posted by theora55 at 10:02 AM on April 26, 2020 [3 favorites]

I just set up a Memory Feast zoom for my extended family. Everyone cooks a dish (or a few dishes, or a meal) that reminds them of a memory, then we'll all get on zoom and eat together, talk about the meal and the memories that inspired them.
posted by Mchelly at 10:35 AM on April 26, 2020 [7 favorites]

How about asking them to teach them something they know how to do well? This would help if your family members are reticent about family stories or even just to mix things up. The questions might just follow naturally. As an example, my gran was both an excellent cook and an excellent crocheter (among many other things she was excellent at) and there would have been plenty of hourly sessions over Zoom of her teaching me how to cook one of her time-honoured dishes etc. I also find that doing an activity together helps my family to open up, so perhaps it would work for yours?
posted by mkdirusername at 11:31 AM on April 26, 2020

One of my friends hosts a weekly Zoom where everyone has to come with a question for the group. Some questions we've had have been: Assuming everything is perfectly safe, what's the first thing you would do post-quarantine (other than hugging your loved ones)? What's the best book you've read this year? What's the best thing you cooked this week? What's the weirdest comfort food you've eaten during lock down? What has been an unexpected silver lining that's come from all this?

Obviously your questions may be different depending on audience, and you could make it family history oriented like others suggest above and ask about specific memories or events. I do find though that it relieves a lot of the pressure of continuing the conversation though because as soon as you run dry on general updates you just can move on to everyone's question of the week. The answers also usually bring up a million different rabbit holes you can go down too.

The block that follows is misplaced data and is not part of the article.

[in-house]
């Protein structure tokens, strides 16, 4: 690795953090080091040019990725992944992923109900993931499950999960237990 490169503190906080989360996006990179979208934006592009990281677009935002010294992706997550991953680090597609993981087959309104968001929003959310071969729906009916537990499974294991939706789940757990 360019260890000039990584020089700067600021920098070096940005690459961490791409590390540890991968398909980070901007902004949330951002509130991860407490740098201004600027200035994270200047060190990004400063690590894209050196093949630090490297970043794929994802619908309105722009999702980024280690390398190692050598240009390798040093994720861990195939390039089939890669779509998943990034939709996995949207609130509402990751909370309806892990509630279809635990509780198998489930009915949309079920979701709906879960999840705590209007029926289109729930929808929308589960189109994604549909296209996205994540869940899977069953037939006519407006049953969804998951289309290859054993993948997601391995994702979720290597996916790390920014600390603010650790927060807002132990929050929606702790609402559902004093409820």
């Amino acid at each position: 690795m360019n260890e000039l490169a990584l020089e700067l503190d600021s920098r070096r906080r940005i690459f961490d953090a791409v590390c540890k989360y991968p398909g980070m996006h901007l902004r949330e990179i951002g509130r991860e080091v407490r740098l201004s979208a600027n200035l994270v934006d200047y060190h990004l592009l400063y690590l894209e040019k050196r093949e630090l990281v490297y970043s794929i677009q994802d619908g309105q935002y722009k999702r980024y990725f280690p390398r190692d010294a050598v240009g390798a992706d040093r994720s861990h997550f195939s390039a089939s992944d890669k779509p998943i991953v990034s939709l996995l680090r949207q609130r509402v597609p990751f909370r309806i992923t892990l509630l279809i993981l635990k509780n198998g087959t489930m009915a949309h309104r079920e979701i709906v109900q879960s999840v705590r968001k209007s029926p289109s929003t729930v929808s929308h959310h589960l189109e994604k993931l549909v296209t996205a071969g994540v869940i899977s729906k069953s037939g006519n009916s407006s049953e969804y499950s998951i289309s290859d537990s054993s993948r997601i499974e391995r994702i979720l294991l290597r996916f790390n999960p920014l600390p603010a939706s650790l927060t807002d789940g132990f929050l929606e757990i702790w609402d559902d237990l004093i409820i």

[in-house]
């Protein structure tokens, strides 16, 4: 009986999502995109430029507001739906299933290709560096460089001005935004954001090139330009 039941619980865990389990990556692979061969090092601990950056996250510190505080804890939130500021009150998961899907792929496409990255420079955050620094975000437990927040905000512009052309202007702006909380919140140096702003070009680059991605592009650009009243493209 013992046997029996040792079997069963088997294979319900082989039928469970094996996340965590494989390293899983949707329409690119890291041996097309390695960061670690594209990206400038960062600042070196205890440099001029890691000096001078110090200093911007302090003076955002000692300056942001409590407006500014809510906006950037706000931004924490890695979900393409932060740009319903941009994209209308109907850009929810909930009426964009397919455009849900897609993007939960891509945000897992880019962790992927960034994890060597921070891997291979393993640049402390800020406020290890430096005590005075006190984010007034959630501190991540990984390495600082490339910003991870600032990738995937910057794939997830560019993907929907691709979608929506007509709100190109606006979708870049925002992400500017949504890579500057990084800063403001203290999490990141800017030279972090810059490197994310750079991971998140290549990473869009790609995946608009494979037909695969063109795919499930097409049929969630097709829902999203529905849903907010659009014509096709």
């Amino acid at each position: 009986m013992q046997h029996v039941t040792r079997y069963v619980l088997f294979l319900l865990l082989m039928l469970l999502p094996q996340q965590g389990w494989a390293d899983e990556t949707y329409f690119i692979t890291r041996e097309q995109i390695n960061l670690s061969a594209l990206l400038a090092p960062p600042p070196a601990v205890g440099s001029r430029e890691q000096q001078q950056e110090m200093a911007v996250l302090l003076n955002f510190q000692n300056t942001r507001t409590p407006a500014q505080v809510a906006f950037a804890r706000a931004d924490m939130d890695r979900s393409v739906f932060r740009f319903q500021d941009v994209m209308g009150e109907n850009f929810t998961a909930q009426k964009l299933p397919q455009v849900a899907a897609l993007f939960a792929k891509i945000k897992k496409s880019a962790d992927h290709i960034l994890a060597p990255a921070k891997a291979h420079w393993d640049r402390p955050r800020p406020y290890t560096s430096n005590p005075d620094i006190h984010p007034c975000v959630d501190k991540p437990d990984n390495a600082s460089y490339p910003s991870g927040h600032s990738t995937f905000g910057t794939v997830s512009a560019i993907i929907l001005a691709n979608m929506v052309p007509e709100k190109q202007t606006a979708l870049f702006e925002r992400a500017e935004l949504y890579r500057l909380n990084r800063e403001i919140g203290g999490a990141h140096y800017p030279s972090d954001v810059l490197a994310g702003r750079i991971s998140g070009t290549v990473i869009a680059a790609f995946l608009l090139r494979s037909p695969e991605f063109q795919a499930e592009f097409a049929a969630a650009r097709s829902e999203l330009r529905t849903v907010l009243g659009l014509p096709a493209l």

posted by wuzandfuzz at 12:52 PM on April 26, 2020

I find Zoom calls can be enjoyable, but they can also be quite draining (sometimes both simultaneously). Have you considered whether you might be pushing for these calls to go on longer than your relatives actually want them to? Sometimes keeping it short and sweet, and signing off before anybody gets too tired of the call, may be the way to go.
posted by Artifice_Eternity at 1:08 PM on April 26, 2020 [4 favorites]

What do you know about who these people are and what interests them? I ask because, as a 74 year old, I am interested in all sorts of things and I'd like to think your relatives are as well. Maybe you could ask other family members who knew them longer.
posted by Obscure Reference at 1:53 PM on April 26, 2020 [2 favorites]

I skim the online headlines of their local newspapers before I call my parents and if the conversation stalls I just ask them for details about local events.

I now know more about the fire at the downtown feed and seed store than anyone living 3,000 miles away ever should.
posted by Jacqueline at 11:25 PM on April 26, 2020 [3 favorites]

What if you had two-to-four fifteen-minute calls a week?
posted by bendy at 3:05 PM on April 27, 2020

« Older The (actual) Bike Shed Problem   |   Computer games that players can control from their... Newer »
This thread is closed to new comments.